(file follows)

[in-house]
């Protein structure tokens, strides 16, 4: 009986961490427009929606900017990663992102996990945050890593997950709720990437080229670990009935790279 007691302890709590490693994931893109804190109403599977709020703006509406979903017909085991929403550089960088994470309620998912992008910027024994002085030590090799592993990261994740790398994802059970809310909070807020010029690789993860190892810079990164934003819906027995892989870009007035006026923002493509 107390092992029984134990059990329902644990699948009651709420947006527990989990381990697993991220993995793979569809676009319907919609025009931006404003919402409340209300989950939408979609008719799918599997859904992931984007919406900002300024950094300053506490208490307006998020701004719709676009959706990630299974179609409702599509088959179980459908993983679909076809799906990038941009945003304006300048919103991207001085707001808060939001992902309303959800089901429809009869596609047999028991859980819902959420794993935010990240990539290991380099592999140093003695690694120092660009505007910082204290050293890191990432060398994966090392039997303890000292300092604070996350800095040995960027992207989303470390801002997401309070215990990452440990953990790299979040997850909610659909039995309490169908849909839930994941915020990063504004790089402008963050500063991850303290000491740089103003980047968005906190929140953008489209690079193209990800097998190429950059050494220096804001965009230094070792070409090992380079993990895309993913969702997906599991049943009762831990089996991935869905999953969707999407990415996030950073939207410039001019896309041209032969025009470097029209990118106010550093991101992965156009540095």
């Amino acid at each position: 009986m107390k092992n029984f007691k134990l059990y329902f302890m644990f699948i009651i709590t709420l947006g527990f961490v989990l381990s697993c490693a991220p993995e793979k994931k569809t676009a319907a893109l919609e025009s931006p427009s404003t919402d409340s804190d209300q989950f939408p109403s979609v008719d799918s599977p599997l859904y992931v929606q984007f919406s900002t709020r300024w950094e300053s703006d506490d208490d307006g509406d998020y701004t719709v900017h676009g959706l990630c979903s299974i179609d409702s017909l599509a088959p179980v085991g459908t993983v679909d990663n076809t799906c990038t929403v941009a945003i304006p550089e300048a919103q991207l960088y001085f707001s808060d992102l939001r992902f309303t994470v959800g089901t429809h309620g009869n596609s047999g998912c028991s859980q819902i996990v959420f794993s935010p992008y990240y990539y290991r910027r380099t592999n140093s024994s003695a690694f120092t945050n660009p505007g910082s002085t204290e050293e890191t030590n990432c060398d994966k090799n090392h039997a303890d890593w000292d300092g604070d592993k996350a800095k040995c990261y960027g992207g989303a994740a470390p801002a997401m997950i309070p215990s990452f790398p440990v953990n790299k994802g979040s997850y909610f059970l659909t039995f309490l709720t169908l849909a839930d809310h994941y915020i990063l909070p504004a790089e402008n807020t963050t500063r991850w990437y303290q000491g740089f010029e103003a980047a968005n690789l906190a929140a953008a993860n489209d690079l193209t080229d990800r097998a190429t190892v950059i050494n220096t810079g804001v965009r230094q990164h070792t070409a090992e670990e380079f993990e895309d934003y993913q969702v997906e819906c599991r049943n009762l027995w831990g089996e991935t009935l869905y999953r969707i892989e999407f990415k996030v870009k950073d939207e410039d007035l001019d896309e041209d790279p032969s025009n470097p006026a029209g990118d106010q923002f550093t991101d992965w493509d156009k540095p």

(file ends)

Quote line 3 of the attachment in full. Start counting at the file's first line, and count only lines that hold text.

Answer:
């Amino acid at each position: 009986m107390k092992n029984f007691k134990l059990y329902f302890m644990f699948i009651i709590t709420l947006g527990f961490v989990l381990s697993c490693a991220p993995e793979k994931k569809t676009a319907a893109l919609e025009s931006p427009s404003t919402d409340s804190d209300q989950f939408p109403s979609v008719d799918s599977p599997l859904y992931v929606q984007f919406s900002t709020r300024w950094e300053s703006d506490d208490d307006g509406d998020y701004t719709v900017h676009g959706l990630c979903s299974i179609d409702s017909l599509a088959p179980v085991g459908t993983v679909d990663n076809t799906c990038t929403v941009a945003i304006p550089e300048a919103q991207l960088y001085f707001s808060d992102l939001r992902f309303t994470v959800g089901t429809h309620g009869n596609s047999g998912c028991s859980q819902i996990v959420f794993s935010p992008y990240y990539y290991r910027r380099t592999n140093s024994s003695a690694f120092t945050n660009p505007g910082s002085t204290e050293e890191t030590n990432c060398d994966k090799n090392h039997a303890d890593w000292d300092g604070d592993k996350a800095k040995c990261y960027g992207g989303a994740a470390p801002a997401m997950i309070p215990s990452f790398p440990v953990n790299k994802g979040s997850y909610f059970l659909t039995f309490l709720t169908l849909a839930d809310h994941y915020i990063l909070p504004a790089e402008n807020t963050t500063r991850w990437y303290q000491g740089f010029e103003a980047a968005n690789l906190a929140a953008a993860n489209d690079l193209t080229d990800r097998a190429t190892v950059i050494n220096t810079g804001v965009r230094q990164h070792t070409a090992e670990e380079f993990e895309d934003y993913q969702v997906e819906c599991r049943n009762l027995w831990g089996e991935t009935l869905y999953r969707i892989e999407f990415k996030v870009k950073d939207e410039d007035l001019d896309e041209d790279p032969s025009n470097p006026a029209g990118d106010q923002f550093t991101d992965w493509d156009k540095p």